The word deacon, Greek diakonos, means servant or minister. The Apostle Paul refers to himself and to Timothy as “ministers of God.” (2 Cor. 6:4) The Apostle again says, “Our sufficiency is of God: who also has made us able ministers (diakonos) of the New Testament.” (2 Cor. 3:5,6)
The apostles and prophets, who were elders in the Church, were all deacons, or servants, even as our Lord declared: “He that is greatest among you shall be your servant
In the New Testament early church, the word deacon is applied to a class of brethren useful as servants of the body of Christ and honored accordingly. Their choice by the Church implied good character, faithfulness to the Truth and zeal for the service of the Lord and his flock.
The story of the first election, or choice, of church deacons is recorded in Acts 6. The distribution of food, etc., for poor brethren was initially managed by the apostles. But later when some murmured and claimed that they were neglected, the apostles turned the matter over to the believers, the Church. They instructed the believers to choose-out from among them men suitable for this service. Acts 6:3 (NIV), “Brothers and sisters, choose seven men from among you who are known to be full of the Spirit and wisdom.” The apostles, however, would give their time, knowledge and talents to the ministry of the Word. Acts 6:2-5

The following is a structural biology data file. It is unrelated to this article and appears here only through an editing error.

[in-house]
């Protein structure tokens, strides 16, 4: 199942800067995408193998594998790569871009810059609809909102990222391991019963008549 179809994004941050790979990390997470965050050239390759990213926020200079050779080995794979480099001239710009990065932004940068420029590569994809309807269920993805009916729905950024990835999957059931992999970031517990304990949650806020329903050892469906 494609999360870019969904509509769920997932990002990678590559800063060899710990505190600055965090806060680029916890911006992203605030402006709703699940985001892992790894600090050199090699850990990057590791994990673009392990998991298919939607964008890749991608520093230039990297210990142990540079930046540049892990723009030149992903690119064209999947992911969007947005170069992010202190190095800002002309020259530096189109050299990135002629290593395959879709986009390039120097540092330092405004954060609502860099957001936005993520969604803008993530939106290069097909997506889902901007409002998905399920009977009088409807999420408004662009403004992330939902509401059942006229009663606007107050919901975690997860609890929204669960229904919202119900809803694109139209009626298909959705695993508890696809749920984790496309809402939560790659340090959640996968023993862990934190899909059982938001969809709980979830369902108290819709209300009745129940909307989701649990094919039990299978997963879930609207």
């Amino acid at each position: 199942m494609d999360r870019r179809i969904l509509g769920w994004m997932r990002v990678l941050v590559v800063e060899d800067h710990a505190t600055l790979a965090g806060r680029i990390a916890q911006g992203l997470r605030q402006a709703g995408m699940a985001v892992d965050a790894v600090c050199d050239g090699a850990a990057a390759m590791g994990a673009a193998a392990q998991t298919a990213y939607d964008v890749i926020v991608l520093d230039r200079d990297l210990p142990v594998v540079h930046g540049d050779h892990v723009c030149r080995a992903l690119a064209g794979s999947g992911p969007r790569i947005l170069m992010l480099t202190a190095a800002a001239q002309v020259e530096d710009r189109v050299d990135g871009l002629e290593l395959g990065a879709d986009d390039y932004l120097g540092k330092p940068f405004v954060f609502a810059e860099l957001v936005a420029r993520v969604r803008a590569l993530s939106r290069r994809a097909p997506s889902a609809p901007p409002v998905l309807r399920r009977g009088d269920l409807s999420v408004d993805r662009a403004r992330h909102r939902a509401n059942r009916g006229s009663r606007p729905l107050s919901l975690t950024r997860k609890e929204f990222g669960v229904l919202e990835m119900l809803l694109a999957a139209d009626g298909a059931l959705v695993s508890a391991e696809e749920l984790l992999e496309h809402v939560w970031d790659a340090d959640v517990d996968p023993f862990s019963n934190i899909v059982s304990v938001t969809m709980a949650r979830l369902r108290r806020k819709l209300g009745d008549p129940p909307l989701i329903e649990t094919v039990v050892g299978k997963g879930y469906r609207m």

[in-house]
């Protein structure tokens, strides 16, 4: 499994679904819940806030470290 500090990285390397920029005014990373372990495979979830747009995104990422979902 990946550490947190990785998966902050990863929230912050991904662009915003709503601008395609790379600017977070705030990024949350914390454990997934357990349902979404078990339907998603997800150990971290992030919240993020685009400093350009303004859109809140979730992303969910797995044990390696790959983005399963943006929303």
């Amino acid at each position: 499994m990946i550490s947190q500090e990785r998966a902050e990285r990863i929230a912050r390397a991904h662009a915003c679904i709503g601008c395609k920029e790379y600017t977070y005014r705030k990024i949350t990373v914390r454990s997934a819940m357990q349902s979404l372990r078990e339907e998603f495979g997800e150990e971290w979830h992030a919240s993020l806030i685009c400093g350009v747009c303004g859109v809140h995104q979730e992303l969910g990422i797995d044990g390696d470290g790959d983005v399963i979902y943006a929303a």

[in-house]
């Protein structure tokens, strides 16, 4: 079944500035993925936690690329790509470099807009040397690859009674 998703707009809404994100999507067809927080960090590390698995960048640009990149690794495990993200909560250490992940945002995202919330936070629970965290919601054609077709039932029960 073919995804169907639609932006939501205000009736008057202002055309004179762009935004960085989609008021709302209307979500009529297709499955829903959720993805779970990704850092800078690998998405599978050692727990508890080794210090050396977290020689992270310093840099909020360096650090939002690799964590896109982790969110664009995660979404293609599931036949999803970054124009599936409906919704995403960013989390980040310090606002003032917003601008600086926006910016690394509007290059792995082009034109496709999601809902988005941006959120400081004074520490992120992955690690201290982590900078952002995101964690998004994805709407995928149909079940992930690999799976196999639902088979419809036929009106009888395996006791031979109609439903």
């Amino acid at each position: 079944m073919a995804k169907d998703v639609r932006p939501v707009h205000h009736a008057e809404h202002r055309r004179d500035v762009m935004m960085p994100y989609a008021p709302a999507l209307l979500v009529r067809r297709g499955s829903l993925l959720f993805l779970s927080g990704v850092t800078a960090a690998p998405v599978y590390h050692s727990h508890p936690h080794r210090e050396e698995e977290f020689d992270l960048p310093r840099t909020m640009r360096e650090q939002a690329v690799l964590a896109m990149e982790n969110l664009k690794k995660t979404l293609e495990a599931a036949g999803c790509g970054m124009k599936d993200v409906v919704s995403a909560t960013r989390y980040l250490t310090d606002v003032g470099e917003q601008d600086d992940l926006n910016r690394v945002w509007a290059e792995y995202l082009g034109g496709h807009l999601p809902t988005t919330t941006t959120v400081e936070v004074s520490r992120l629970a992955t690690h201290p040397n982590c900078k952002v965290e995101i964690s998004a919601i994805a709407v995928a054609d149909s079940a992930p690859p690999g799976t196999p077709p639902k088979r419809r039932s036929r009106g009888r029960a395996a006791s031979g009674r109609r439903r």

(Please note that neither the apostles nor a church board appointed deacons. The matter was left to the congregation.)
Seven servants, or deacons, were chosen among which was Stephen. As a deacon, Stephen proved faithful when serving food, transacting financial matters for the company, etc. Therefore, he was blessed of the Lord and granted more public opportunities to preach the Gospel. His witnessing culminated in his death and he became the first martyr.
Finally, the character qualifications for a deacon are further stated in 1 Timothy 3:8-10, 12 (NIV), “In the same way (like the qualifications for elders mentioned in the previous verses), deacons are to be worthy of respect, sincere, not indulging in much wine, and not pursuing dishonest gain. 9 They must keep hold of the deep truths of the faith with a clear conscience. 10 They must first be tested; and then if there is nothing against them, let them serve as deacons. … 12 A deacon must be faithful to his wife and must manage his children and his household well.”